Avoid charges by finding the best time to cancel. Check your terms and conditions.
Penalties are usually charged when you end a phone or internet plan early. Check your terms and conditions for early termination charges. These should be on the company's website. Talk to the company's customer services team, if they're unclear.
Early termination/cancellation fees may apply if you:
- agreed to a fixed-term plan and cancel before it ends, eg 10 months into a 12-month contract
- transfer to a cheaper plan with the same company.
How much you're charged depends on your terms and conditions. Factors may include:
- type of plan
- time left on plan
Ask if there's a fee to change from ADSL/VDSL to ultra fast broadband. Some providers add early termination and installation fees if you switch before your current plan ends.
Switching providers can cost you extra, whether you are on an open term or fixed plan.
- Fixed plan — cancellation fees if you end the plan early.
- Open term plan — overlapping bills, eg being charged a whole month for just a few days'/weeks' service.
For both kinds of plan, check the best time to cancel to avoid these fees.
Cancel an open term plan
Check how much notice you need to give before cancelling. Find this in your terms and conditions, or ask your provider.
It's best to cancel at the end of your billing period. Your billing period — or billing cycle — are the dates you're charged between, eg from 25 of one month to 24 of the next month. If you cancel mid-way through your billing period, you could be charged for a whole billing cycle, even if your connection ended part way through.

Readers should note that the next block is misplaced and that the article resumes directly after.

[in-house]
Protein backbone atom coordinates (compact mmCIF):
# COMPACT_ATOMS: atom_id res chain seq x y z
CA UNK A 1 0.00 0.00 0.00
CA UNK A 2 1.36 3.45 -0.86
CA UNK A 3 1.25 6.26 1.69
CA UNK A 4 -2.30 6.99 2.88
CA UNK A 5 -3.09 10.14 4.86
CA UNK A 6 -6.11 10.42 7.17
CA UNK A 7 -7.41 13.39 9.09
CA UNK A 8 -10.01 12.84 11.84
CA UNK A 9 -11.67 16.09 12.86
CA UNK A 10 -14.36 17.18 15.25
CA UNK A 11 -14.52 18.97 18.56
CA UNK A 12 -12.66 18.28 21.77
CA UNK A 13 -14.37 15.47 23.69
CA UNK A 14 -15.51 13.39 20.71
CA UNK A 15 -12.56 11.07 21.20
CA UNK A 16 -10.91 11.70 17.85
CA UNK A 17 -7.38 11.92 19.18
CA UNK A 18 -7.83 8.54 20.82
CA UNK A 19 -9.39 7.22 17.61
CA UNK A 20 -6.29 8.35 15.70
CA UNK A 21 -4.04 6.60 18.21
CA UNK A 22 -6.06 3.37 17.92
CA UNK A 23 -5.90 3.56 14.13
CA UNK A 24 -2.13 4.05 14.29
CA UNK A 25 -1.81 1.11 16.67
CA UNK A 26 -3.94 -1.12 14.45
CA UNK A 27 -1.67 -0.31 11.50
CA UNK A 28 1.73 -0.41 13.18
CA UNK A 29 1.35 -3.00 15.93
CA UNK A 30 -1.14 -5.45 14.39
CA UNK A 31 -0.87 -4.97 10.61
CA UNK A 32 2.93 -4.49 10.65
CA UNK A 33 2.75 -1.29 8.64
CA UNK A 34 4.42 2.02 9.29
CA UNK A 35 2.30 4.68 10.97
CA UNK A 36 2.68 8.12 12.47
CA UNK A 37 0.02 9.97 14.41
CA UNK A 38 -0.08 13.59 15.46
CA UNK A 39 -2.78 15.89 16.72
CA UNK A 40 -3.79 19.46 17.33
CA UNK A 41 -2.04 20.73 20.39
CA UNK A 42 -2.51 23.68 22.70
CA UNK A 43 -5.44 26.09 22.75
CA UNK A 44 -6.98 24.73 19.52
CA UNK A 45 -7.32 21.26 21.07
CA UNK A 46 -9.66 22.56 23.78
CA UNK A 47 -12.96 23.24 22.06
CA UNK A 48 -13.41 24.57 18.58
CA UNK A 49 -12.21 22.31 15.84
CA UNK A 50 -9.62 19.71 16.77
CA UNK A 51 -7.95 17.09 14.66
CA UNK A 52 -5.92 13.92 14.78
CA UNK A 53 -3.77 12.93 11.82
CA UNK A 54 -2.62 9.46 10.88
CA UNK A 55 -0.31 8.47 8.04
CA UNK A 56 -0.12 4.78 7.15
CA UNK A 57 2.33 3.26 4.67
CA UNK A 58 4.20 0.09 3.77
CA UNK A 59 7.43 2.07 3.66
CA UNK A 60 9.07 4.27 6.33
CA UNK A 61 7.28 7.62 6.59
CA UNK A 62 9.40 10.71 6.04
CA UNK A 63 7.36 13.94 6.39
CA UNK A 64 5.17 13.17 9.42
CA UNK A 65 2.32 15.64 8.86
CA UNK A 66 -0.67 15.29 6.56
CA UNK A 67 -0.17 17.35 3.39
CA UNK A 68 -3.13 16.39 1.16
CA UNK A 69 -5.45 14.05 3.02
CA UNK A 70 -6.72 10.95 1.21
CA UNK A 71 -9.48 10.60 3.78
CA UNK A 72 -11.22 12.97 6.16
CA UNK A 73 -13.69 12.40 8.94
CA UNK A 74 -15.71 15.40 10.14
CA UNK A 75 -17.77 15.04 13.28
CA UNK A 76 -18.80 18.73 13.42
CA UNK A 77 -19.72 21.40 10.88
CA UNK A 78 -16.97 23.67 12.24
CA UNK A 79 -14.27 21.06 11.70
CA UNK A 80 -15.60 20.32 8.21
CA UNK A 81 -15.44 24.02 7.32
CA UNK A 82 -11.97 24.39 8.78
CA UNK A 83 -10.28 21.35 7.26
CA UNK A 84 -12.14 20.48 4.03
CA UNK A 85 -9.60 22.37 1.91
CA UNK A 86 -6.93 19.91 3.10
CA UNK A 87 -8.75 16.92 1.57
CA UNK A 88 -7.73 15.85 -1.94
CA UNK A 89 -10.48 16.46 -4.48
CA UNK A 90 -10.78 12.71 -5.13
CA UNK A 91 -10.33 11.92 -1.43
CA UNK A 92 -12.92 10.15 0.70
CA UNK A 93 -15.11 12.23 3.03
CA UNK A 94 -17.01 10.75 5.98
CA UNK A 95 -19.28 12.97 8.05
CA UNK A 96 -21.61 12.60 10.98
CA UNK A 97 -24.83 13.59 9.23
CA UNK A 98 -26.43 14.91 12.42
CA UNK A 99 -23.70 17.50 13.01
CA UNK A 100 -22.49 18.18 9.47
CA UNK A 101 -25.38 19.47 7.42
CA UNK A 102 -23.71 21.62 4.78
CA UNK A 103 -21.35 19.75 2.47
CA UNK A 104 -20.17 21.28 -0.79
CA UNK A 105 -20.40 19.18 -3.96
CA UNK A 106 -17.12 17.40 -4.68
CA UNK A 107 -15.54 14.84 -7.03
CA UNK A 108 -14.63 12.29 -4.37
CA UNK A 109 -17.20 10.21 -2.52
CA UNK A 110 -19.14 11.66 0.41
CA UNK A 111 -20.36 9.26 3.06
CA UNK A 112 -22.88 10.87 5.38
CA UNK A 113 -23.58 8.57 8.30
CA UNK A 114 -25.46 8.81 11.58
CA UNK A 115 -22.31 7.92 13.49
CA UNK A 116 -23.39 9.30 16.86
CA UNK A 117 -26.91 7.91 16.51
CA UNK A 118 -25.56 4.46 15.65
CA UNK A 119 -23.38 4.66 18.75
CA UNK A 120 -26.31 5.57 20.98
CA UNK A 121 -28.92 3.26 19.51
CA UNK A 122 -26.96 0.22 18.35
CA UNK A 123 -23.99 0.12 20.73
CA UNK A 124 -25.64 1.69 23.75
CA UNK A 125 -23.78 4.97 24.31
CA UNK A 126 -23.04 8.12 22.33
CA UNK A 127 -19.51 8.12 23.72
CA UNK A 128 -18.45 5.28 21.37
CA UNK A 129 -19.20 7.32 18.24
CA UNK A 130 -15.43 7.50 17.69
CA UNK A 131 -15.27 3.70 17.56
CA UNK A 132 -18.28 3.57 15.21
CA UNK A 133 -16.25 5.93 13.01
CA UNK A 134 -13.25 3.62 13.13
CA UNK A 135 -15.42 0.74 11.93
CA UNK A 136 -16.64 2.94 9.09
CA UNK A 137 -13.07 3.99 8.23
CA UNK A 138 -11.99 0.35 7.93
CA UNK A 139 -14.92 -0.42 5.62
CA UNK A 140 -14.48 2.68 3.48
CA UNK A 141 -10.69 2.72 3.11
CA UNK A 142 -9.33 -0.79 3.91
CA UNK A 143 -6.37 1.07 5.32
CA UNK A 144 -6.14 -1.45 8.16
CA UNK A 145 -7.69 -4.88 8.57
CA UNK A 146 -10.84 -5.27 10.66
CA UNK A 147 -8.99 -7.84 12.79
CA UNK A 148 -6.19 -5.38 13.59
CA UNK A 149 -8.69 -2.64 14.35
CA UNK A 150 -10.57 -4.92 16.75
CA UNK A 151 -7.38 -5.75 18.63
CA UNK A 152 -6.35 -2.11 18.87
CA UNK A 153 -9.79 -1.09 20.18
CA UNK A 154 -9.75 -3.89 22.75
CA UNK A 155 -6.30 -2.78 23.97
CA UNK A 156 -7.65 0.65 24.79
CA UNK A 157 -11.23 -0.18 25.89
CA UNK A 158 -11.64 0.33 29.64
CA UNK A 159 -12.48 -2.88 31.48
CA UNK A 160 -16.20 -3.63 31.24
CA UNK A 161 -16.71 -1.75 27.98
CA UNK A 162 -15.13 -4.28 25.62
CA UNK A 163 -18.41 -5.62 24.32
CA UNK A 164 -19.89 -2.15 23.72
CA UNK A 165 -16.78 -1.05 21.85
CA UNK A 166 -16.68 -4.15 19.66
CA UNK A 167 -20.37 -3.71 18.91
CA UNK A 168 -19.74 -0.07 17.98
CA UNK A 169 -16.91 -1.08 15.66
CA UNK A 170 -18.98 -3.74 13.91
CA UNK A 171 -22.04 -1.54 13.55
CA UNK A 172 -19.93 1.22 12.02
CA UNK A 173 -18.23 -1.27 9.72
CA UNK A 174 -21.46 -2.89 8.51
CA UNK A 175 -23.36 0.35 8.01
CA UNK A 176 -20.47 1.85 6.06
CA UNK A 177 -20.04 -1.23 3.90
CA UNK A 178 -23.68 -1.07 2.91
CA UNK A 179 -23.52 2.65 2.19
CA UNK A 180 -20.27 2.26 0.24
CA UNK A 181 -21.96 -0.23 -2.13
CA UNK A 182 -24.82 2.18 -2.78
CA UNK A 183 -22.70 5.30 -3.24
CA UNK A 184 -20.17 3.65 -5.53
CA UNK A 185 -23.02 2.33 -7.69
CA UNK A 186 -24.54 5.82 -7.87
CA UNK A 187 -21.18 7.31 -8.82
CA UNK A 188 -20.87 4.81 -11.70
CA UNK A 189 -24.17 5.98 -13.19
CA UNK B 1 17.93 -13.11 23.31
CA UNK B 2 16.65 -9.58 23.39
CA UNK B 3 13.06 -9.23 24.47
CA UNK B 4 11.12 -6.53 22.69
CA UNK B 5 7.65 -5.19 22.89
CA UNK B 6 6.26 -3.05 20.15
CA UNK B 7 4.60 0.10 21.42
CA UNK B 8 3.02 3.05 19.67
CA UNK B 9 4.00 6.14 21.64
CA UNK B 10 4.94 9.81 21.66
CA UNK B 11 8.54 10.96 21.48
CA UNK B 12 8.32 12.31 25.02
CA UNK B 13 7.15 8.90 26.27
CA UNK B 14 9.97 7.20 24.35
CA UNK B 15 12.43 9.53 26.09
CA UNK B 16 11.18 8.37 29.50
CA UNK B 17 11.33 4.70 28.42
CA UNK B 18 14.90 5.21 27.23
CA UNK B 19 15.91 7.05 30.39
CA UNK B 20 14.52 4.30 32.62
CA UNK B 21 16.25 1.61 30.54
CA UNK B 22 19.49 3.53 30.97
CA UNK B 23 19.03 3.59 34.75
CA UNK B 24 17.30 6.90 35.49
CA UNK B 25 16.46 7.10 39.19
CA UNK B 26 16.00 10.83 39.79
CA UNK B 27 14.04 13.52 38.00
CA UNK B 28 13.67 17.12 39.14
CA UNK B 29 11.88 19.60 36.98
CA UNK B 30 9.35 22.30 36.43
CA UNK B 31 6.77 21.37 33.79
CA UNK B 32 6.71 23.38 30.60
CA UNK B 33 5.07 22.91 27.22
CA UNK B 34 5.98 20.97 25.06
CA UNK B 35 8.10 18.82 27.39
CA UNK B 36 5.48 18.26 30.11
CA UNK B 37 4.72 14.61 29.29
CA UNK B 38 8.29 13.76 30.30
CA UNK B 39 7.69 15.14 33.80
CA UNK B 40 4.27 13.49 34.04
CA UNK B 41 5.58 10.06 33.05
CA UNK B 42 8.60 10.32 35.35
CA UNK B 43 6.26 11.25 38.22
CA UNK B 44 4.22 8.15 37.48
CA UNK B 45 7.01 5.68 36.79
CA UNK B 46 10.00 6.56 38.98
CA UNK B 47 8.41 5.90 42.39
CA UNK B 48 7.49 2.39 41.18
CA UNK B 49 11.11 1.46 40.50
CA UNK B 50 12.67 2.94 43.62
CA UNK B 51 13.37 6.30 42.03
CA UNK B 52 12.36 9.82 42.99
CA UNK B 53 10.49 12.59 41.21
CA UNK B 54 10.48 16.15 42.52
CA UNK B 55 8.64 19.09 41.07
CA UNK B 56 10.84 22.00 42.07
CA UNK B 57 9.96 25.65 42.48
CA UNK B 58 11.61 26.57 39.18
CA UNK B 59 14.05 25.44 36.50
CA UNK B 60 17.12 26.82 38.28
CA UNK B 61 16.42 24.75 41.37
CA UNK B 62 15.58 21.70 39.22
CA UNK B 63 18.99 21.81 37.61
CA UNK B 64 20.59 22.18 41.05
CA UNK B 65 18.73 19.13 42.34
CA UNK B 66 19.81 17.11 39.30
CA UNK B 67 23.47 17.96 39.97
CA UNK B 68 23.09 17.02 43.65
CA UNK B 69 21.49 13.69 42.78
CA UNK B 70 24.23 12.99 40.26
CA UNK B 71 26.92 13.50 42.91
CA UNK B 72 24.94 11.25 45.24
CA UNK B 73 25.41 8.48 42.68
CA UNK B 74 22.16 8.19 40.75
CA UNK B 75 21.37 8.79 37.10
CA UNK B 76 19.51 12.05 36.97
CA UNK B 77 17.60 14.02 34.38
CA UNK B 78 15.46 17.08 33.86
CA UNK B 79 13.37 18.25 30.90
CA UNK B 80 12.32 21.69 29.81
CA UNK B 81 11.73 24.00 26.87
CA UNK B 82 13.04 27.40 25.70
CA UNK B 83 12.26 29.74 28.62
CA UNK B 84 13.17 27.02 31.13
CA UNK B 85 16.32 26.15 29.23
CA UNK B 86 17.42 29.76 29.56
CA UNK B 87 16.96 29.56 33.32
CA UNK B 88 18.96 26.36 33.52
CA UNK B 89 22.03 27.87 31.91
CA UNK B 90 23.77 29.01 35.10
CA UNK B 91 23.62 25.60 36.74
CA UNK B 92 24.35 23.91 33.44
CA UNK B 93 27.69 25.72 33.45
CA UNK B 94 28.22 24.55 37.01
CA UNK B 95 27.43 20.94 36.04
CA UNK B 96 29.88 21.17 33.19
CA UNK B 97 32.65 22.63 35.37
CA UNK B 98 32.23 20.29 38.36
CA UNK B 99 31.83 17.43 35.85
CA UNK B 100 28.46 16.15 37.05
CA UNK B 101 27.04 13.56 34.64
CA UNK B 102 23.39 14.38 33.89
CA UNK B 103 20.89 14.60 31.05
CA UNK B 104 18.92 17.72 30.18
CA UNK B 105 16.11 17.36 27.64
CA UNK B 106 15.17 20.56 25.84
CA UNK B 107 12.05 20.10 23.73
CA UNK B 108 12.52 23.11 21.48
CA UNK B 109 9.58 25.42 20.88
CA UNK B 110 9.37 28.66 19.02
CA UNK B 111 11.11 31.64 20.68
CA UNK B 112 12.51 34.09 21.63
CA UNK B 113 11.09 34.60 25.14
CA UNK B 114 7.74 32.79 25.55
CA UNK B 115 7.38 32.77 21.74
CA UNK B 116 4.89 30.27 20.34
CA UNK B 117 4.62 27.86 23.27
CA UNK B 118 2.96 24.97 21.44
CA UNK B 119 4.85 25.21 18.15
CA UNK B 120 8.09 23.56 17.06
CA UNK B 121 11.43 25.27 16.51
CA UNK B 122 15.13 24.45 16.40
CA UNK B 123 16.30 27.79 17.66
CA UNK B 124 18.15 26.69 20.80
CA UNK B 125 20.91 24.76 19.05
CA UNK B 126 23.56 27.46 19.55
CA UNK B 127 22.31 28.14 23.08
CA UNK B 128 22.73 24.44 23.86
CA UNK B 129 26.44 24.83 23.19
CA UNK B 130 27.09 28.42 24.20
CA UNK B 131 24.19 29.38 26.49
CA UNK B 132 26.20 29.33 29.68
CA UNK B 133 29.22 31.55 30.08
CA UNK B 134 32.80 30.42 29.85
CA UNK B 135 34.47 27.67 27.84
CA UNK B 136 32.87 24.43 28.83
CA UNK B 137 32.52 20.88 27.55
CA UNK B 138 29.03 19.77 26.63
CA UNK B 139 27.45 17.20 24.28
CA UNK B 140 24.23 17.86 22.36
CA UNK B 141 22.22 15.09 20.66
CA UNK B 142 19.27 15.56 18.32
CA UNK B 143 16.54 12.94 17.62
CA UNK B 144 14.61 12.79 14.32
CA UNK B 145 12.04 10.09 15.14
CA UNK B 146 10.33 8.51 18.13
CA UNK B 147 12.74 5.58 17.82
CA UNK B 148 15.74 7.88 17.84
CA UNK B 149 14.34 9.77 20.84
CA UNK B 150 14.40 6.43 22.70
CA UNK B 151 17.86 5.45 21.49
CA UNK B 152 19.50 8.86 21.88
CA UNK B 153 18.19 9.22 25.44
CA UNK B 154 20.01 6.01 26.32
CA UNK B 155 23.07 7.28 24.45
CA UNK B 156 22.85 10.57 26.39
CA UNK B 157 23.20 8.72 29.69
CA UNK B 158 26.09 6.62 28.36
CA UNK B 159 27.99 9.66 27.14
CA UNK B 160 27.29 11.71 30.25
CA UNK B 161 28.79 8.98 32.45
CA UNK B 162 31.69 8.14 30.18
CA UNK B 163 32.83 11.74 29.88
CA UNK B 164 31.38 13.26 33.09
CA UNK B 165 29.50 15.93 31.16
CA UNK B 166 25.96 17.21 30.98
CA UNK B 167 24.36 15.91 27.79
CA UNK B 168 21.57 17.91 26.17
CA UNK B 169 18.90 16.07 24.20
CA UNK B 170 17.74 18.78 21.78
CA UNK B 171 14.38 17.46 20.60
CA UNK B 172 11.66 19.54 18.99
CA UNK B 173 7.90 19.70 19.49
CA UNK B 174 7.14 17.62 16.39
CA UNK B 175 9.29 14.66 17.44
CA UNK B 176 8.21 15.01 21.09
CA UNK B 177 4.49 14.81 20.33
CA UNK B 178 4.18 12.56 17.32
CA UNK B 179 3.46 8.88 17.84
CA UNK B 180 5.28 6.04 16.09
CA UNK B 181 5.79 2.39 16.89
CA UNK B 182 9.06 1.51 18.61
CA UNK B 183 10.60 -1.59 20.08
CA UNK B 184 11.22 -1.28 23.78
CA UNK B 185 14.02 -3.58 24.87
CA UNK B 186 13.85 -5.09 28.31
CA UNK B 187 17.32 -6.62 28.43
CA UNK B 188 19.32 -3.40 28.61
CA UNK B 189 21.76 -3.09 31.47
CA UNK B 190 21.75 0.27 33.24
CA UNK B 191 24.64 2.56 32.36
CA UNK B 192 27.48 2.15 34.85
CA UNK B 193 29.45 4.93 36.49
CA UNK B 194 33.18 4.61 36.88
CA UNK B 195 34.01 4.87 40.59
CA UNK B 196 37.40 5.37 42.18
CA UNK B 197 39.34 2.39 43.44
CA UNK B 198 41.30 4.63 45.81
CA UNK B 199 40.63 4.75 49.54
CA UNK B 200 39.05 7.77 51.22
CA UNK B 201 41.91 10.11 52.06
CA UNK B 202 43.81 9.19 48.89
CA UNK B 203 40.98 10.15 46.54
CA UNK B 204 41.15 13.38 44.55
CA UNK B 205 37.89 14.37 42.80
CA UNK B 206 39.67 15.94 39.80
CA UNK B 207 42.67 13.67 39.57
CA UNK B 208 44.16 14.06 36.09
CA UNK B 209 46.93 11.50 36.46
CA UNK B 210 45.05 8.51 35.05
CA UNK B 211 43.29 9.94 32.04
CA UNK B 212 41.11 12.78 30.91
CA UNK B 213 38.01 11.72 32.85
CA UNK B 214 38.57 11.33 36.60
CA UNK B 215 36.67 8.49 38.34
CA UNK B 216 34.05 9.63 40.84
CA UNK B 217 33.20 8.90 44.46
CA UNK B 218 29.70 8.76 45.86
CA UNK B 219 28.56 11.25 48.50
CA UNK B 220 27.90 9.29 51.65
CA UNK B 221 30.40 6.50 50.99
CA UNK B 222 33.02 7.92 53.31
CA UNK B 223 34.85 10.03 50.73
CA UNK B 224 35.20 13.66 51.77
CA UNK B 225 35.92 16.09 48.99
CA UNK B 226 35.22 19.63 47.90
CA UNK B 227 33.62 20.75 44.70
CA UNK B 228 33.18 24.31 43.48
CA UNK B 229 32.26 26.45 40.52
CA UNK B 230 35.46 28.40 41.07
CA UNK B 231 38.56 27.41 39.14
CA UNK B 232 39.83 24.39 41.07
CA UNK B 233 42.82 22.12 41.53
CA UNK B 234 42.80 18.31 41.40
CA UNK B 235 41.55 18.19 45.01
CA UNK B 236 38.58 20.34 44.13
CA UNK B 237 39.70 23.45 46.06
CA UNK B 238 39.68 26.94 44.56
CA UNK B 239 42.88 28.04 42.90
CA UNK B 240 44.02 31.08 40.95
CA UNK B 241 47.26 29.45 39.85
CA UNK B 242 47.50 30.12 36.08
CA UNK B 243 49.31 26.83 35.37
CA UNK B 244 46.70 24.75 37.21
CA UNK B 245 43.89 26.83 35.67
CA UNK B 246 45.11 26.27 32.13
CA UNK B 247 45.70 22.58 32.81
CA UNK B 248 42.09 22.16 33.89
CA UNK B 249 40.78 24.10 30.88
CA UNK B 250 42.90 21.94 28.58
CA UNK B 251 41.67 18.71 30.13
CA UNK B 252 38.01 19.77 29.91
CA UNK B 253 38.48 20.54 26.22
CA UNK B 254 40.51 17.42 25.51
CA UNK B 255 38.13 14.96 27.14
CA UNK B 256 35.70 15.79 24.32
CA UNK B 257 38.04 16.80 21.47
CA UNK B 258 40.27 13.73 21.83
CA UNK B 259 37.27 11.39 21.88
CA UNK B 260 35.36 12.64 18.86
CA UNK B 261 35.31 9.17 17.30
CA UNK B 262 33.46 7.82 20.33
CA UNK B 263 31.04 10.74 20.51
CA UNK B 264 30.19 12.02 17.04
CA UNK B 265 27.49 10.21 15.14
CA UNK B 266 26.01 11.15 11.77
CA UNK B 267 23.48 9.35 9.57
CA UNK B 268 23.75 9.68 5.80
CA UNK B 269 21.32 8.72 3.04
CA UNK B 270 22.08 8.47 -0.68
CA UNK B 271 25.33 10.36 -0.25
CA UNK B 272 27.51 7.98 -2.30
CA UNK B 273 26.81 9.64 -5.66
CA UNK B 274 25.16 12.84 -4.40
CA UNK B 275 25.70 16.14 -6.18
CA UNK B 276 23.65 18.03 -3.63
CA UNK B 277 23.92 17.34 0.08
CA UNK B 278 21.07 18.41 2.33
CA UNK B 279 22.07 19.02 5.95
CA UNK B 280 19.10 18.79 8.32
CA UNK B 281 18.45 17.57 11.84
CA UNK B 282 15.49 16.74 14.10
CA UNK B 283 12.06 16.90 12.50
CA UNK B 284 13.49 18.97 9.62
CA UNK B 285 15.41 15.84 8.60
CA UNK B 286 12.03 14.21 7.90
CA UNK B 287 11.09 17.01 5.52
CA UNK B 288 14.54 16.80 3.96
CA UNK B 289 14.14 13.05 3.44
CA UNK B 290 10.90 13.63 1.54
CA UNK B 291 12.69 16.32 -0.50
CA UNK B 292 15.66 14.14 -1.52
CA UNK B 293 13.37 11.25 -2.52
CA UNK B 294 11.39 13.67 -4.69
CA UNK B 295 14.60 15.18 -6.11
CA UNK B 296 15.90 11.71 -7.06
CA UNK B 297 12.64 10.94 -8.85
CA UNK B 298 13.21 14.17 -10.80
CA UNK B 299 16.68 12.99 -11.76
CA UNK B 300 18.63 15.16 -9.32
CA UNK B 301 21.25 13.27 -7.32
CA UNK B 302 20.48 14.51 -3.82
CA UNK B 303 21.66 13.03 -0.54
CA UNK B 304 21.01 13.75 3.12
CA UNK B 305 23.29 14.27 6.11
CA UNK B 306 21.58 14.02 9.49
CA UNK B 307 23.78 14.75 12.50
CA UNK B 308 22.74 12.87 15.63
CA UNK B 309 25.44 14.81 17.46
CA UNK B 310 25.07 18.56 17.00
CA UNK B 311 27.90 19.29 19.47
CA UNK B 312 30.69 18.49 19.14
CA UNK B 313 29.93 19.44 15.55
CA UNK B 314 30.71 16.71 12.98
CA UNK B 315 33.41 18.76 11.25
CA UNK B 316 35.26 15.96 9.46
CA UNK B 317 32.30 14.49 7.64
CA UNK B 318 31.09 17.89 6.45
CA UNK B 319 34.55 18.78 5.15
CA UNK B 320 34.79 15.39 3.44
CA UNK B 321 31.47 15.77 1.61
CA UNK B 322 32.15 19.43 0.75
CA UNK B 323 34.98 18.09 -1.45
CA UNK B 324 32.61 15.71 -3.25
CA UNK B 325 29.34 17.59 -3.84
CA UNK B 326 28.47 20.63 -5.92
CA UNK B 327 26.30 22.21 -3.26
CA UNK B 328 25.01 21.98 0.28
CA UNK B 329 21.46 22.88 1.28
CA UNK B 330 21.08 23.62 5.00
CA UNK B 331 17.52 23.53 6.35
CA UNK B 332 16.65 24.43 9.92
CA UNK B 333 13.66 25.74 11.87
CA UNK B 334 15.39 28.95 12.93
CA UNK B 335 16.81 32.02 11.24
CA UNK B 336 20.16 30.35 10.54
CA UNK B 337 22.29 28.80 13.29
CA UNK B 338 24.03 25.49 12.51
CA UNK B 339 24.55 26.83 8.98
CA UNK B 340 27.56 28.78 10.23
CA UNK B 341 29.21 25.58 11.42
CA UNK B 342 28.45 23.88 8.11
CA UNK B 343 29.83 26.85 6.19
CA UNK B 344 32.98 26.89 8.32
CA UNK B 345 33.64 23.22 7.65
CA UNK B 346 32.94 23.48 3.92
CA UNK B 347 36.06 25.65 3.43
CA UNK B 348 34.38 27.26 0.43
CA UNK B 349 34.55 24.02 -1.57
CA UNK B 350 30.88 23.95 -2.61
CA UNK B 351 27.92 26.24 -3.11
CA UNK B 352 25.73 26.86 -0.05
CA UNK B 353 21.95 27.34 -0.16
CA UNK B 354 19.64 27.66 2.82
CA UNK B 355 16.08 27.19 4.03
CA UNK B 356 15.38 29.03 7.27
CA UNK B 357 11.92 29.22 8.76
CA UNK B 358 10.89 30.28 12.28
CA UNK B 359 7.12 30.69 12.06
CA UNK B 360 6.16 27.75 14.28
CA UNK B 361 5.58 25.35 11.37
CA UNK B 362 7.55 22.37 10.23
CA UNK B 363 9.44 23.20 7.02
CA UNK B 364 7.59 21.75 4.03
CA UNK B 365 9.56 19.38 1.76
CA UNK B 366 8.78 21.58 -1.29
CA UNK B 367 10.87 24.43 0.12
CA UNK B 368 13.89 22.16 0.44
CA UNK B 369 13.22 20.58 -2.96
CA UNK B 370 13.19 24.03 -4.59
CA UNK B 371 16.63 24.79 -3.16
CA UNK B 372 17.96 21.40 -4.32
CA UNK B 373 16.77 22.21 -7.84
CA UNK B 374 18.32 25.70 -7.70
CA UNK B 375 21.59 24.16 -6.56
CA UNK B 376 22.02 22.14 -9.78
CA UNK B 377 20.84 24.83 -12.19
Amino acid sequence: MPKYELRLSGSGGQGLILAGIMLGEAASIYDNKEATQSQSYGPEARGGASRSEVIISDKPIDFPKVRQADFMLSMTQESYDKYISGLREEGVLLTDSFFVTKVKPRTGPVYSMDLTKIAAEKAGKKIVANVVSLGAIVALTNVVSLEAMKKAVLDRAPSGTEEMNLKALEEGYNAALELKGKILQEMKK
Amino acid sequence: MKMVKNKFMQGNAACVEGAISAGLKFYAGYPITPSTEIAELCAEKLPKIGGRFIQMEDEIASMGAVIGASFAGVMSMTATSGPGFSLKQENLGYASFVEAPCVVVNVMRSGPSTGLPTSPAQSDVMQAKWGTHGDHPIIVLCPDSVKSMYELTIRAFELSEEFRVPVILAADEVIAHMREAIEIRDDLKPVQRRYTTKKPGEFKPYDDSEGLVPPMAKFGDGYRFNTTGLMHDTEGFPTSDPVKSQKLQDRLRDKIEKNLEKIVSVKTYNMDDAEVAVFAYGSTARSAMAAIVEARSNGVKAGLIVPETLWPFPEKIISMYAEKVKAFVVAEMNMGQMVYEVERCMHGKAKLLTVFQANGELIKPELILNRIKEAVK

Example of when you might cancel:
- Notice period = 30 days
- Billing period = 25 of month to 24 of next month
- Best time to cancel = 24 of month
Example — Overlapping bills
Tama is moving house and wants to switch phone and internet providers. He calls his current provider to talk to them about cancelling his account. They explain his move is in the middle of his billing cycle. If he doesn't want to pay for an extra week he isn't using, he will need to cancel early and go without internet at his home for a week before the move. Otherwise, he will need to pay both providers for a short amount of time during the cross over of billing periods. Tama uses his internet to work from home. He decides to pay one week where he is paying both his old provider and his new provider.
Cancel a fixed-term plan
It's best to switch when your term ends.
If you contact your provider to cancel and still have a few weeks/days of your plan, they may be able to charge an early cancellation fee. Many won't, out of good will. But it pays to double check if they will do this.
If they are going to charge you, ask your provider the exact date your plan runs out. Tell them you'd like to be disconnected then.
If your plan's term has already ended, you may now be on an open term contract. These usually have a notice period. If this is the case, follow the advice for open term contracts above.
Discounts and freebies
Phone and internet providers may offer perks to get you on board, eg:
- money off your first bill
- a "free" modem or phone
- no installation fee.
You may be asked to pay these back if:
- you end your contract early — fixed-term plan
- cancel your contract before the offer period ends — open term contract.
Making a complaint
Speak to your provider first. Summarise the issue and what you would like them to do to fix it.
Telecommunications Dispute Resolution may be able to help if:
- you and your provider can't agree
- it has been more than six weeks since you complained and your issue still isn't resolved.
Making a complaint(external link) — Telecommunications Dispute Resolution